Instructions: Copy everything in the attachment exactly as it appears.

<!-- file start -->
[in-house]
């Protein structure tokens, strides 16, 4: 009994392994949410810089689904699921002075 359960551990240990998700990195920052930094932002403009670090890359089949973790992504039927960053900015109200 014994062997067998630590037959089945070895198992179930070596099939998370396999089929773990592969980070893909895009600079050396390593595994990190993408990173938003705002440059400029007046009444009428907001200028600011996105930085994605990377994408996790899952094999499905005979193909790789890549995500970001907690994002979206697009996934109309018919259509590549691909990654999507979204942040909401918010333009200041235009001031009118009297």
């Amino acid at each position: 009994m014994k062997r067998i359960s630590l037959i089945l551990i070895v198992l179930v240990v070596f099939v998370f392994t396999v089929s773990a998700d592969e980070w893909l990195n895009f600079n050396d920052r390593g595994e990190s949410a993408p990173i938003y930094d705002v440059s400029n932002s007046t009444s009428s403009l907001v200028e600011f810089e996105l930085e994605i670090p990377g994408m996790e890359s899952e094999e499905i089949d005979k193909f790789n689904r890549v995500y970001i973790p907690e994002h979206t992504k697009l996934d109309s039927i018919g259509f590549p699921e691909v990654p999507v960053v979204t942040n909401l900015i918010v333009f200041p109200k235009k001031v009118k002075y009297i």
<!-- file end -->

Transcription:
[in-house]
């Protein structure tokens, strides 16, 4: 009994392994949410810089689904699921002075 359960551990240990998700990195920052930094932002403009670090890359089949973790992504039927960053900015109200 014994062997067998630590037959089945070895198992179930070596099939998370396999089929773990592969980070893909895009600079050396390593595994990190993408990173938003705002440059400029007046009444009428907001200028600011996105930085994605990377994408996790899952094999499905005979193909790789890549995500970001907690994002979206697009996934109309018919259509590549691909990654999507979204942040909401918010333009200041235009001031009118009297």
């Amino acid at each position: 009994m014994k062997r067998i359960s630590l037959i089945l551990i070895v198992l179930v240990v070596f099939v998370f392994t396999v089929s773990a998700d592969e980070w893909l990195n895009f600079n050396d920052r390593g595994e990190s949410a993408p990173i938003y930094d705002v440059s400029n932002s007046t009444s009428s403009l907001v200028e600011f810089e996105l930085e994605i670090p990377g994408m996790e890359s899952e094999e499905i089949d005979k193909f790789n689904r890549v995500y970001i973790p907690e994002h979206t992504k697009l996934d109309s039927i018919g259509f590549p699921e691909v990654p999507v960053v979204t942040n909401l900015i918010v333009f200041p109200k235009k001031v009118k002075y009297i």